Tight Hips? Check out these strategies for improved performance!

In Injury Reduction by Bo Hickey0 Comments

Many swimmers and athletes in general come to a point where they complain about tight hips.

The quick solution is to hit our basic hip stretches and think that we have done enough to fix the problem.

One thing many athletes fail to do is fix the movement issues surrounding the hip.

For example, what if your back is firing ahead of your glutes? What if you can passively achieve ranges of motion but struggle under active loads? What if your hips are rotated from hours of sitting?

Let’s implement some simple fixes!

Testing: Firing Pattern

Does your back feel like it is taking a bulk of the load throughout the day?

Lay flat on your stomach and have someone put a finger on your hamstring and glute. Then have them take their other hand and put it on your lower back musculature. Now, lift your leg off the ground.

What muscle fires first? If your lower back seizes up quickly while your glute contracts minimally, you’re firing out of sequence. This places extra stress on the hips.

Testing: Hip Rotation 

Sit in a chair and close your eyes. With your eyes closed, stand up and take eight steps forward. On the eighth step, attempt to bring your feet to an even position shoulder width apart.

Open your eyes. Is one foot ahead of the other? 

This could give you a clue to which hip is rotated forward from high amounts of sitting.

Testing: Passive Range of Motion

Lay flat on your back. Pull one knee into your chest. Are you able to do this without much resistance? Complete the test with the other leg.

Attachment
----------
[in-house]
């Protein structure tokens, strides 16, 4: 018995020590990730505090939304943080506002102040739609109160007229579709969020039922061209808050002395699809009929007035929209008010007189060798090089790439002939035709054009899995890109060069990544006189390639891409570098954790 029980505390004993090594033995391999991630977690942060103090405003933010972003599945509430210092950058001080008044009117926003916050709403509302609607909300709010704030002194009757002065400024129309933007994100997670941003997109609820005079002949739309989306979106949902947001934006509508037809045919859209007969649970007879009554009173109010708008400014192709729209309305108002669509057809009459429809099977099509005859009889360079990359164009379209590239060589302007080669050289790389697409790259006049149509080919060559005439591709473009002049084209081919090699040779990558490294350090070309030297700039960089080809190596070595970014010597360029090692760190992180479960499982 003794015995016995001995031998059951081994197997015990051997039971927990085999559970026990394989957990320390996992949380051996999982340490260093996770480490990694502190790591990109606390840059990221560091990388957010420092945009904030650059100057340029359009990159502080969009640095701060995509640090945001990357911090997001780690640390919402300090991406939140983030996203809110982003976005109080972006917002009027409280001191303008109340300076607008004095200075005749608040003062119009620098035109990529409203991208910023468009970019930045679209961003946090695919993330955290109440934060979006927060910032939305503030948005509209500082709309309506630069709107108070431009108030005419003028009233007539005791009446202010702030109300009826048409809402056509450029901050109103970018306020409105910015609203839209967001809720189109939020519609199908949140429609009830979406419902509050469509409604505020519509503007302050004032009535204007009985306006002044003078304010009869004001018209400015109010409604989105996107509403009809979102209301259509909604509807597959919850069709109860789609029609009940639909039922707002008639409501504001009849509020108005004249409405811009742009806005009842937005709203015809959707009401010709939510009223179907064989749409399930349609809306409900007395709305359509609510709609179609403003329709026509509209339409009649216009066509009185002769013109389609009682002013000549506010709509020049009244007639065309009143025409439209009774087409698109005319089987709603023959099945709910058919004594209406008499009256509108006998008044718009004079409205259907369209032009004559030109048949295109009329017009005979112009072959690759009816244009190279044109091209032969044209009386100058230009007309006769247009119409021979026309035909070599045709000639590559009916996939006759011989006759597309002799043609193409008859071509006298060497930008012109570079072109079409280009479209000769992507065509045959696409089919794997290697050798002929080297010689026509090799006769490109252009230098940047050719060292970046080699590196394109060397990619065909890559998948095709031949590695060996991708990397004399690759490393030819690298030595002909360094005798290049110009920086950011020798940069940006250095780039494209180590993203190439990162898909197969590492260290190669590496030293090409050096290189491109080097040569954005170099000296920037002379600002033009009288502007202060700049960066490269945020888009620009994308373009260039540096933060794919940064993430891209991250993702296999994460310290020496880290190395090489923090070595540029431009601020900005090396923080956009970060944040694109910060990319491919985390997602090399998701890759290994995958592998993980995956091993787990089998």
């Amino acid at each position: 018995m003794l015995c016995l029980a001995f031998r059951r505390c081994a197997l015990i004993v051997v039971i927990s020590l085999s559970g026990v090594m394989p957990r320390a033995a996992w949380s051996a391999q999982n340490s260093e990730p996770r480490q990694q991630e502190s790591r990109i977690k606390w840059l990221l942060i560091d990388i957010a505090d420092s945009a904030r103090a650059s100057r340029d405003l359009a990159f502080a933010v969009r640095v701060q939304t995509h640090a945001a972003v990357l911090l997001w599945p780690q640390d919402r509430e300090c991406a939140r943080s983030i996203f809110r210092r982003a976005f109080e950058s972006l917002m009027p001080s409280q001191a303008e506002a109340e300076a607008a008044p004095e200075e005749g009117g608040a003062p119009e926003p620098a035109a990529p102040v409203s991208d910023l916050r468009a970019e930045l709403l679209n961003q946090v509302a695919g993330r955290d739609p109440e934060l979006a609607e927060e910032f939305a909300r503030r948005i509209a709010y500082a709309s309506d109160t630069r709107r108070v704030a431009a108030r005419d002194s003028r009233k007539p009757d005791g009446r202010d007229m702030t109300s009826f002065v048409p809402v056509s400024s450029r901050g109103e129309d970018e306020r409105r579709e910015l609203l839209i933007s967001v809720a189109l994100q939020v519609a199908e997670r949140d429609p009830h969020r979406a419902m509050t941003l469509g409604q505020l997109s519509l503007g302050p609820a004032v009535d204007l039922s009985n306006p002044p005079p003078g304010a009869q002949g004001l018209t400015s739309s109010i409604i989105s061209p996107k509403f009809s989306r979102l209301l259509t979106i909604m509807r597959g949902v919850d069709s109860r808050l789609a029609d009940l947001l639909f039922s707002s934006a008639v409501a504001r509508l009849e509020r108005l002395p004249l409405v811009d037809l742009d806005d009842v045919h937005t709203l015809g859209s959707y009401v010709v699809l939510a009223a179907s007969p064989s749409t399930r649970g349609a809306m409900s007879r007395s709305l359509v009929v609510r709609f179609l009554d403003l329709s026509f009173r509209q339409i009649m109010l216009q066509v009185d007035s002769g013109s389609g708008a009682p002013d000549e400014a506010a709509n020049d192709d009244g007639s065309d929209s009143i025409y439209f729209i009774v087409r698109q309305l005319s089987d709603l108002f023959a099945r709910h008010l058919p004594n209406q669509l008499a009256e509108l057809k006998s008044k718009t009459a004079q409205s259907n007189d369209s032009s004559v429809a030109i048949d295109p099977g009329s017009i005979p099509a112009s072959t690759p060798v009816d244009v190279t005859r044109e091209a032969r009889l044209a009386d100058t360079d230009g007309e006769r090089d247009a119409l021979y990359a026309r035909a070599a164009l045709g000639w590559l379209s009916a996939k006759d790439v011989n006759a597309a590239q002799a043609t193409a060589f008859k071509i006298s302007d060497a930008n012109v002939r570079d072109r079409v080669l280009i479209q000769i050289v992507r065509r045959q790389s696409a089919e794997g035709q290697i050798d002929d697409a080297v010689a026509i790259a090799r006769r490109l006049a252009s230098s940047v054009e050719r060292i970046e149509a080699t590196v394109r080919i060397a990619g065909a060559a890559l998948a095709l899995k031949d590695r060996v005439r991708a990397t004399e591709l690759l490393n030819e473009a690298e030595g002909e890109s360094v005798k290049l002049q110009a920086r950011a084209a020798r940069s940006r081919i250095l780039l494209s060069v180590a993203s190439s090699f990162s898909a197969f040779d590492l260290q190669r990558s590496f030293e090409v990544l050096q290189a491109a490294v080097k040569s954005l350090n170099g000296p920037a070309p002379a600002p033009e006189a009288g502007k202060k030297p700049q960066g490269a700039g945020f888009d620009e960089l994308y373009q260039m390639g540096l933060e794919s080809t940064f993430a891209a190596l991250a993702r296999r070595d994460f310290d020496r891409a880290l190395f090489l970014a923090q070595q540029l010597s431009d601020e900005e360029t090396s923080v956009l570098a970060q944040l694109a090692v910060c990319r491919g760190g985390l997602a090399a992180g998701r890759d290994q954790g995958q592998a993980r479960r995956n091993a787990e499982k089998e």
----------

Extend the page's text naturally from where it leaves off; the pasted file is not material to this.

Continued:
Now stand up and do a bodyweight squat. Where do you feel more resistance? Actively moving or passively? Would you estimate that this difference is more than 10-15%?

Fix Yourself

If you learned that your low back fires during the leg lift, it is time to get more activation out of your glutes and earlier in movement. Mix in the following exercises to help get the glutes activating in proper order.

What about hip rotation?

The good news is that there is a lot you can focus on during your day-to-day life to help solve this problem.

Wear a wallet in your back pocket? Try to minimize this. Having one hip elevated while sitting can increase your hip issues.

Sit at a desk for a majority of the day? Take notice to if you favor one leg more than the other. For example, do you press your weight to the right side more often? Attempt to sit evenly in a chair and change your positioning often (every 20 minutes).

Also, add in these exercises to get your hips back to an even playing field.

Now let’s work on some active range of motion drills. Move slowly focusing on proper form.

Plank to Squat: Start your feet in a squat position, walk out slowly to a plank, then bend knees and walk back to the bottom of a squat. Focus on getting your chest up tall before grabbing the kettlebell/dumbbell. Then complete a squat.

 

Kneeling Hip Hinge: Start with a kettlebell/dumbbell at chest level. Bring the shoulders in front of the knees, engaging the hamstrings. Brace your core. Lower your hips back to your heels while maintaining brace in core. Drive forward (keeping shoulders ahead of hips) and squeeze your glutes.

 

Hip Circuit + MB: Focus on keeping back straight (minimize arch/round). Keep core engaged throughout hip movement.

 

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